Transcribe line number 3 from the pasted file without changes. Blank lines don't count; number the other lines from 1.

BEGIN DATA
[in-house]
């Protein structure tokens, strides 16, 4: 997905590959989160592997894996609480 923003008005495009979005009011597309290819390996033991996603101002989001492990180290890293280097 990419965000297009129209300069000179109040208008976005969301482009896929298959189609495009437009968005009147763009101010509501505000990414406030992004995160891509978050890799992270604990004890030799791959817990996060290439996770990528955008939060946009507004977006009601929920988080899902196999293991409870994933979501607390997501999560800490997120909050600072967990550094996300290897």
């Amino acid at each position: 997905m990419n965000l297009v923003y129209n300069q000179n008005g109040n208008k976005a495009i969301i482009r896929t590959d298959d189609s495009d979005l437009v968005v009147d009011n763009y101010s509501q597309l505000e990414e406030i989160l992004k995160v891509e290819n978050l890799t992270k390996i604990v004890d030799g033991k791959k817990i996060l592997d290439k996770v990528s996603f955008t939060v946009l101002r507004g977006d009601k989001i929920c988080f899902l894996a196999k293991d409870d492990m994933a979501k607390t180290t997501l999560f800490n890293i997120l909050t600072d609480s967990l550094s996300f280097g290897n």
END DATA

């Amino acid at each position: 997905m990419n965000l297009v923003y129209n300069q000179n008005g109040n208008k976005a495009i969301i482009r896929t590959d298959d189609s495009d979005l437009v968005v009147d009011n763009y101010s509501q597309l505000e990414e406030i989160l992004k995160v891509e290819n978050l890799t992270k390996i604990v004890d030799g033991k791959k817990i996060l592997d290439k996770v990528s996603f955008t939060v946009l101002r507004g977006d009601k989001i929920c988080f899902l894996a196999k293991d409870d492990m994933a979501k607390t180290t997501l999560f800490n890293i997120l909050t600072d609480s967990l550094s996300f280097g290897n």